Hackers are most certainly some of the smartest and skilled people on the web. It’s when they start using their skills to blackmail others and stealing sensitive data that they become a threat. And it’s very important to keep away from their radar since they will launch malware attacks wherever they will see a possibility. And the current favorite targets of hackers are educational institutions. 


The most common reasons behind this sudden shift of interest are as follows. 

  • COVID suddenly pushed the educational sector online. Since they are new on the web, they are more vulnerable and much easier to hack. 
  • Most people are still old-school. They either don’t know the importance of cybersecurity or they don’t think it’s necessary to follow cybersecurity techniques. 

Whatever the reason is, the truth is just one – hackers find the weaker links and use malware like ransomware to steal money.

What’s ransomware? 

Ransomware is a special kind of malware. Here’s what it feels like to get one. 

  • If it enters a system, all the data available turns into an encrypted file – you can’t view or use it. 
  • What you’ll instead see is a warning sign – the data is encrypted and in order to get it back you’ll have to pay a hefty ransom. 

It’s scarier than it sounds since it’s not just money that hackers demand. Every other type of sensitive information about the organization – even the identity of the users – is at the disposal of the hackers. So, even after you pay the ransom or an IT security expert is able to retrieve the data without you having to pay the ransom, the hackers still get enough time to:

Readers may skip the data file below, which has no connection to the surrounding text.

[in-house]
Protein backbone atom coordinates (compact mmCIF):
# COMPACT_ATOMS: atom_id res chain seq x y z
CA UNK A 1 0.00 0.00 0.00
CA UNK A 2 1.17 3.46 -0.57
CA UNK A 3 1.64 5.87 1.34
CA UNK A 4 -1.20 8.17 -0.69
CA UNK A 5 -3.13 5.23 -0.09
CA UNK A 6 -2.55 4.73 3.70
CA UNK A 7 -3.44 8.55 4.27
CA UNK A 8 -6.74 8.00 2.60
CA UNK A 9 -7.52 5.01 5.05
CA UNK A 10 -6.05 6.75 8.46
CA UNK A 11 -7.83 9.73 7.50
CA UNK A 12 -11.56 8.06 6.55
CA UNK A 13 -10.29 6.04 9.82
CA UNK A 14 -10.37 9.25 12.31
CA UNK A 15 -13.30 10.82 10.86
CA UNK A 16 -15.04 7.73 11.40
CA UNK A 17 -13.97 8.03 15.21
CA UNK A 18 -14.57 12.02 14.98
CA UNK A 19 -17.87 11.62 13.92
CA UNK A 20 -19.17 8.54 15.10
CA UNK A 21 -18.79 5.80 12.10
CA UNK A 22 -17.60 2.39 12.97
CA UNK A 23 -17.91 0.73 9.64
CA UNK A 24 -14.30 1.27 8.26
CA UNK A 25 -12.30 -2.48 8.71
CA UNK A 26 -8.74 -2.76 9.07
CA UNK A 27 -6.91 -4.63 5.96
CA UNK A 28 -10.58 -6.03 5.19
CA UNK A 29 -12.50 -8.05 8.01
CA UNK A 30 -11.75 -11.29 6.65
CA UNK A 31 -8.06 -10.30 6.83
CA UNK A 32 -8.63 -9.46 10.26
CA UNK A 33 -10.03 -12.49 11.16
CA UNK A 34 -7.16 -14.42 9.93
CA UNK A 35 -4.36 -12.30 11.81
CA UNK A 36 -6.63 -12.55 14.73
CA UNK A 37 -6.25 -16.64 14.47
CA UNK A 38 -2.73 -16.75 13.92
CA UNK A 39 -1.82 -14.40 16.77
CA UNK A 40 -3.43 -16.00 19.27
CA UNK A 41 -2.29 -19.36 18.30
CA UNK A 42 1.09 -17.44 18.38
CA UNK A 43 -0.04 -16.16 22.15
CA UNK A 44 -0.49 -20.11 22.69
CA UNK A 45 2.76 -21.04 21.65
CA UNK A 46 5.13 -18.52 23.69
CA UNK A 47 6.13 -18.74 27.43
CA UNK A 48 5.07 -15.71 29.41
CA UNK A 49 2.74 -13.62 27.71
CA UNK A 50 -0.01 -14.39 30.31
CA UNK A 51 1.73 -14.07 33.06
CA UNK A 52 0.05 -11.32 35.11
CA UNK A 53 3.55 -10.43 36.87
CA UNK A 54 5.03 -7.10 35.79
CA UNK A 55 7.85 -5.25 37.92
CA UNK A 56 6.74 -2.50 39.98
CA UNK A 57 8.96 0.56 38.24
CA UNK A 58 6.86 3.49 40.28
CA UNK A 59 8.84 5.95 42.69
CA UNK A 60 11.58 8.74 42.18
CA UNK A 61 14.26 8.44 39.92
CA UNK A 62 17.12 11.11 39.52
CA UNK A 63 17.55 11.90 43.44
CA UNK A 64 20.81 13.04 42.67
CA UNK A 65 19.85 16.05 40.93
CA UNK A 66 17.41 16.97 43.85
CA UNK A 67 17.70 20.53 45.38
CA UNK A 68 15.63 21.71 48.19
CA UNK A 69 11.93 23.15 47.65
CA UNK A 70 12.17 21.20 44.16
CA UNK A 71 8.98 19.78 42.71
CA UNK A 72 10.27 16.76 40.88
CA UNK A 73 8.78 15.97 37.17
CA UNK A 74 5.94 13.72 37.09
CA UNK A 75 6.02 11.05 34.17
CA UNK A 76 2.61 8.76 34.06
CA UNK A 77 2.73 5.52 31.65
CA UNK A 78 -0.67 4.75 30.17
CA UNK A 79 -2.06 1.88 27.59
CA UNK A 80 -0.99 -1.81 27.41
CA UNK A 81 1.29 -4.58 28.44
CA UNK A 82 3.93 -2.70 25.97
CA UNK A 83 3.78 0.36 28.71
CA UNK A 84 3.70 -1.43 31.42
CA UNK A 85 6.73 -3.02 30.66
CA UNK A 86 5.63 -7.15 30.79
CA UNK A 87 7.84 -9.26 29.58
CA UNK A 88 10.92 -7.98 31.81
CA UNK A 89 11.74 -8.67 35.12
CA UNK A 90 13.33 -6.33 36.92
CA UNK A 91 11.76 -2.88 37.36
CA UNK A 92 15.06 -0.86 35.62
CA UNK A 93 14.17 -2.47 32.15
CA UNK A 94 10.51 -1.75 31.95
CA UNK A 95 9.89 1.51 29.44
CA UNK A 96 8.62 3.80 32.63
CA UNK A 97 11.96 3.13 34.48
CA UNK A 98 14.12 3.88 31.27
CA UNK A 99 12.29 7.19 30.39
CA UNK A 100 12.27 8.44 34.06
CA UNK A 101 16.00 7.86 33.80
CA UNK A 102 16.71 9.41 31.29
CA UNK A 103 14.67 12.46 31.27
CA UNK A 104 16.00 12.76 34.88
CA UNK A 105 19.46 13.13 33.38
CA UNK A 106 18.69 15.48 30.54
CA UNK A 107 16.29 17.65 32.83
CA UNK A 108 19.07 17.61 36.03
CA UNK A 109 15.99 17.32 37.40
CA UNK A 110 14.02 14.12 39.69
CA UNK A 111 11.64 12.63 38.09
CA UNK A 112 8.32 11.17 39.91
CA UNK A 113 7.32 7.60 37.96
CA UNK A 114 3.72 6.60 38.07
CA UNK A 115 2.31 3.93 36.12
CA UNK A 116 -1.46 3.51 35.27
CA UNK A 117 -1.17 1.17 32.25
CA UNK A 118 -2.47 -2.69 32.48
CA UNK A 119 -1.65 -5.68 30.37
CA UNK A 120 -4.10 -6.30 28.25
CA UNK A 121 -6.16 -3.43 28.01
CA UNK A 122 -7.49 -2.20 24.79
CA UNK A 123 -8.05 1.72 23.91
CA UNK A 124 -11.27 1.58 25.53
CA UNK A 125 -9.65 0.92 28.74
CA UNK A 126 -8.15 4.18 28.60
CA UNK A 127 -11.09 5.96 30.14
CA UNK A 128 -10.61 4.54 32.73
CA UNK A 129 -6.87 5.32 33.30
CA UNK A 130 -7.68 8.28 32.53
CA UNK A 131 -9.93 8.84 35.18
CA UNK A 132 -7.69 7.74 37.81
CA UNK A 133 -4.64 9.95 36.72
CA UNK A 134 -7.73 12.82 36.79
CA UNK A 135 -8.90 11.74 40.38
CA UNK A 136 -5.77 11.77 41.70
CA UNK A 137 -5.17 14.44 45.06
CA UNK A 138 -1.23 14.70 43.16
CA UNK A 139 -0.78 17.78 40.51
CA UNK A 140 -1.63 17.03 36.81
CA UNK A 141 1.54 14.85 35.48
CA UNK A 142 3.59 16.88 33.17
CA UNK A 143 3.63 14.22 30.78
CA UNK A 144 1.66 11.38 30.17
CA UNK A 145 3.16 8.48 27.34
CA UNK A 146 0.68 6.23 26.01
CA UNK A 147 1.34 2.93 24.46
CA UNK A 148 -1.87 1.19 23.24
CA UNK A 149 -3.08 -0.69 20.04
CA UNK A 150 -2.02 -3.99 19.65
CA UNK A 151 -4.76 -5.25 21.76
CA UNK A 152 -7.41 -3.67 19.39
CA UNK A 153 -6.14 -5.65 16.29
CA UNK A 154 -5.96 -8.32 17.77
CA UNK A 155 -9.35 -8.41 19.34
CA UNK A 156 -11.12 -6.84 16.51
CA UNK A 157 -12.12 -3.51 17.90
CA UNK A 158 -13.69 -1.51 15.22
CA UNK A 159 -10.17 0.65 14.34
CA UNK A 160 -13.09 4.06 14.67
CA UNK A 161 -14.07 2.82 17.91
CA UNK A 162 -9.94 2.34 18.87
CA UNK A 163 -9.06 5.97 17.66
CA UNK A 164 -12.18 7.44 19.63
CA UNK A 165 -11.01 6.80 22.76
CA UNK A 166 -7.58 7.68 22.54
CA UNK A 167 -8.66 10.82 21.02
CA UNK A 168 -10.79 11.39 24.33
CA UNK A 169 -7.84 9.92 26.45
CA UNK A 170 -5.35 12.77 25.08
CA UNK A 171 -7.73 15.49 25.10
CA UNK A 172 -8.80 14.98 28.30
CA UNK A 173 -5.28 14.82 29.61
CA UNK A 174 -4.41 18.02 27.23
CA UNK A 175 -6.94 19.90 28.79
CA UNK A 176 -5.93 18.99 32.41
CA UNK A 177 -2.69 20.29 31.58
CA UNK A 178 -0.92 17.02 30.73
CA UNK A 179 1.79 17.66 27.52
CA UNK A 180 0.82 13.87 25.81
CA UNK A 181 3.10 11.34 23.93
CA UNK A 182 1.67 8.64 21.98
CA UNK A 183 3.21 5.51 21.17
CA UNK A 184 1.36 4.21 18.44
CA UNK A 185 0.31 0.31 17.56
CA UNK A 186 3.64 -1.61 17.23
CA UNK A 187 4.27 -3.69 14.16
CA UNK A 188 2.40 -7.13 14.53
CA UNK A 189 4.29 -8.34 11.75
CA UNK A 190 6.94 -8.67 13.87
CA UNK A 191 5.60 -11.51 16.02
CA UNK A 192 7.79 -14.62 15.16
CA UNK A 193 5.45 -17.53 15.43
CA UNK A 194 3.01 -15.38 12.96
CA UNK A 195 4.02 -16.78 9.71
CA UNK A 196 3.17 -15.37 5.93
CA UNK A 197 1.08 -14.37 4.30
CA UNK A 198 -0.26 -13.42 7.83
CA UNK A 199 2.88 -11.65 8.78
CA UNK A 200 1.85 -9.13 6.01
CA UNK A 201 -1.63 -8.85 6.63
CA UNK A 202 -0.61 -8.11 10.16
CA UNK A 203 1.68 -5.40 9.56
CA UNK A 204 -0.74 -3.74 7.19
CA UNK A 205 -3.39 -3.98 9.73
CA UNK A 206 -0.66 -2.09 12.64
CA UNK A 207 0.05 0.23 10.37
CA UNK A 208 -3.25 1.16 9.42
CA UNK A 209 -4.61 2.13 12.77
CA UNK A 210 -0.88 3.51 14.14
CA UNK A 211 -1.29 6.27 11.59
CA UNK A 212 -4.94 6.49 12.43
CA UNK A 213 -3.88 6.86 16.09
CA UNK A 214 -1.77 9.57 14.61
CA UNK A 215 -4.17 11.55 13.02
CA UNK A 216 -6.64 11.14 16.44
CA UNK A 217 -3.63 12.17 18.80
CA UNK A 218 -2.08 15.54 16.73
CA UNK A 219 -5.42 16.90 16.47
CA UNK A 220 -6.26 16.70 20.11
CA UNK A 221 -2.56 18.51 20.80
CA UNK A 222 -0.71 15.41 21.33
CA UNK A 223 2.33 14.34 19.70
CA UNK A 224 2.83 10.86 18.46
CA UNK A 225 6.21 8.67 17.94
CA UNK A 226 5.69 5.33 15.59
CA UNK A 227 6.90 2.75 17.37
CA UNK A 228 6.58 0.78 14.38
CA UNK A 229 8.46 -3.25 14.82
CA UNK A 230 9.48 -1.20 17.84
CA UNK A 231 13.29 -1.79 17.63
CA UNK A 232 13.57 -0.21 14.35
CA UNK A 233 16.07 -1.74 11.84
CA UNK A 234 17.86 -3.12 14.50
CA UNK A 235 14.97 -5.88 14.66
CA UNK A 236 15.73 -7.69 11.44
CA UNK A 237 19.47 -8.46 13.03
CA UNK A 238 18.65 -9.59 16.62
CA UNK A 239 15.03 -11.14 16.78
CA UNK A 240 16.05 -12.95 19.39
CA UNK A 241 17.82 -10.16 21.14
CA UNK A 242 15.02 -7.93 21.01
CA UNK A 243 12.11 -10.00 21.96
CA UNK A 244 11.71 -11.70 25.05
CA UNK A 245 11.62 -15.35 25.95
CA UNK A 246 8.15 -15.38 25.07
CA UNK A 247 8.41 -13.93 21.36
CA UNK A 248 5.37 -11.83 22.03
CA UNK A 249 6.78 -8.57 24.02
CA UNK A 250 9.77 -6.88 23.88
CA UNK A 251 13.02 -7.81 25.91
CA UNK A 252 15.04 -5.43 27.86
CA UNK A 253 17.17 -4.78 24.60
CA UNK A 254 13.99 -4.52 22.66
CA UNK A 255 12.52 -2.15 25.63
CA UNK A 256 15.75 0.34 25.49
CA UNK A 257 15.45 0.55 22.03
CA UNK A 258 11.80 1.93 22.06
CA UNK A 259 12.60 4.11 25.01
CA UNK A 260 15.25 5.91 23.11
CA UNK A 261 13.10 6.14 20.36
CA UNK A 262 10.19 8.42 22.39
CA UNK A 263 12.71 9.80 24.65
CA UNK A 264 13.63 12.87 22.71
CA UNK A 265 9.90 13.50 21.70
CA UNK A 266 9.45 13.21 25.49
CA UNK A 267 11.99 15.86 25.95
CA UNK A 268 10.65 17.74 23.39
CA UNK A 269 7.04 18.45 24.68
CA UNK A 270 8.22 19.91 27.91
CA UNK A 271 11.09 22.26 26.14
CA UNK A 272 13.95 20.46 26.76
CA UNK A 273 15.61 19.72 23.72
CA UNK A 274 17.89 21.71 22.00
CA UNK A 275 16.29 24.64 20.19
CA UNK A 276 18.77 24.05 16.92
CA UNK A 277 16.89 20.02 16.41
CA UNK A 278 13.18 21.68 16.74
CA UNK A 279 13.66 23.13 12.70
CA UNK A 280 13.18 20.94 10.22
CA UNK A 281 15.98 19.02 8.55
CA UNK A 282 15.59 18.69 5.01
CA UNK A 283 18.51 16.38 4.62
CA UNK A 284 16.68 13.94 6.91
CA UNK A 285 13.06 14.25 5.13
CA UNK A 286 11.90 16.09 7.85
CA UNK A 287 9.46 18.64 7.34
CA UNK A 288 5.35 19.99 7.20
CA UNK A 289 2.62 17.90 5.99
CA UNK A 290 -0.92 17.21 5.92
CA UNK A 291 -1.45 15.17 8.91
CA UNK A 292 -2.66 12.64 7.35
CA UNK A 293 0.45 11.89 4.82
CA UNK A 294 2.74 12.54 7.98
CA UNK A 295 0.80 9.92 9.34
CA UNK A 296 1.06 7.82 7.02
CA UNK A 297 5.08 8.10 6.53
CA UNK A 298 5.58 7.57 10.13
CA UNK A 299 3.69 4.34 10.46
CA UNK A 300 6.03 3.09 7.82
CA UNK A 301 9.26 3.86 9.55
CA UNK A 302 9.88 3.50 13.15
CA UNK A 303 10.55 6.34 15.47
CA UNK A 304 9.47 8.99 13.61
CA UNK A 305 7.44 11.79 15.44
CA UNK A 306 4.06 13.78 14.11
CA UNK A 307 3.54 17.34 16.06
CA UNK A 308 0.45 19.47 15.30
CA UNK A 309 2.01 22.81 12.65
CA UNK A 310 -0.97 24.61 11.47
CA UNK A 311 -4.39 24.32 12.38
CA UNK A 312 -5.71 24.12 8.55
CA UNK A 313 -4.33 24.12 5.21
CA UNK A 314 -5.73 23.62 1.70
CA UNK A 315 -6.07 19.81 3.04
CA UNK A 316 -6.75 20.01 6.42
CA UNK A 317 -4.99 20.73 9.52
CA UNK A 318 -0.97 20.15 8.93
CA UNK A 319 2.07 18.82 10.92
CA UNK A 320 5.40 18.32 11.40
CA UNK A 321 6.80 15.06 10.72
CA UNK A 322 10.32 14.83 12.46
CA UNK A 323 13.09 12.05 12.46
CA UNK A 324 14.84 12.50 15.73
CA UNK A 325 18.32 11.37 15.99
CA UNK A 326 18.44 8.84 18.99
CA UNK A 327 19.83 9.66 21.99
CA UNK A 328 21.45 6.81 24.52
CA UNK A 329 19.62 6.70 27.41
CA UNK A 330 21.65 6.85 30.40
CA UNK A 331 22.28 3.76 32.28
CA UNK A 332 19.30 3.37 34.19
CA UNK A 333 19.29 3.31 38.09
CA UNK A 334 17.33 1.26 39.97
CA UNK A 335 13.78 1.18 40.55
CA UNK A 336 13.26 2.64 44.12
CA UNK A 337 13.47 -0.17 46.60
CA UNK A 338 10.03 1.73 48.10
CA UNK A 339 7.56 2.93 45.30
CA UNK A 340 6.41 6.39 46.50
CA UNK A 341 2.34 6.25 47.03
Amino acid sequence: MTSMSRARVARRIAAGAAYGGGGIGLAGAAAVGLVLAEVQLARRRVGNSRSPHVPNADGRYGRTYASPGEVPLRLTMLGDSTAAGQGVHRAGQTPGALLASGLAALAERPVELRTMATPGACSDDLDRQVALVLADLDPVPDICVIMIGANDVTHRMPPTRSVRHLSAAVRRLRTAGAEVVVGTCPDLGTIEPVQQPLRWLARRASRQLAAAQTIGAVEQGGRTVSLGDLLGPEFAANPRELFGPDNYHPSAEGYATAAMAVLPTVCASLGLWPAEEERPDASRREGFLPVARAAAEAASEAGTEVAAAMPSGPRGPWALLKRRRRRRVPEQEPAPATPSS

• Steal the credentials of all users.
  • The stolen information is then used to launch an even more dangerous kind of phishing attack that’s called spear phishing. 

Now that you have a fair amount of idea how malware attacks can harm you and others, here’s what you can do.

  • Never click on outbound emails. No matter how genuine the source looks, no matter if it showed up in your inbox not in the spam folder, just don’t open it if it’s coming from a source you don’t recognize. Teach your employees to do the same. 
  • Practice network segmentation even, and specially, for remote workers. 
  • Encourage the use of multi factor authentication. 
  • Report any kind of suspicious activity to the cybersecurity team as soon as you can. 
  • Male a reliable communication chain to spread the news of an attack so that employees get off their system before the malware can be spread to other networks. 

So, as an organization, whether old or new, the safety and security of users is in your hands. Do the best that you can to protect their infomation.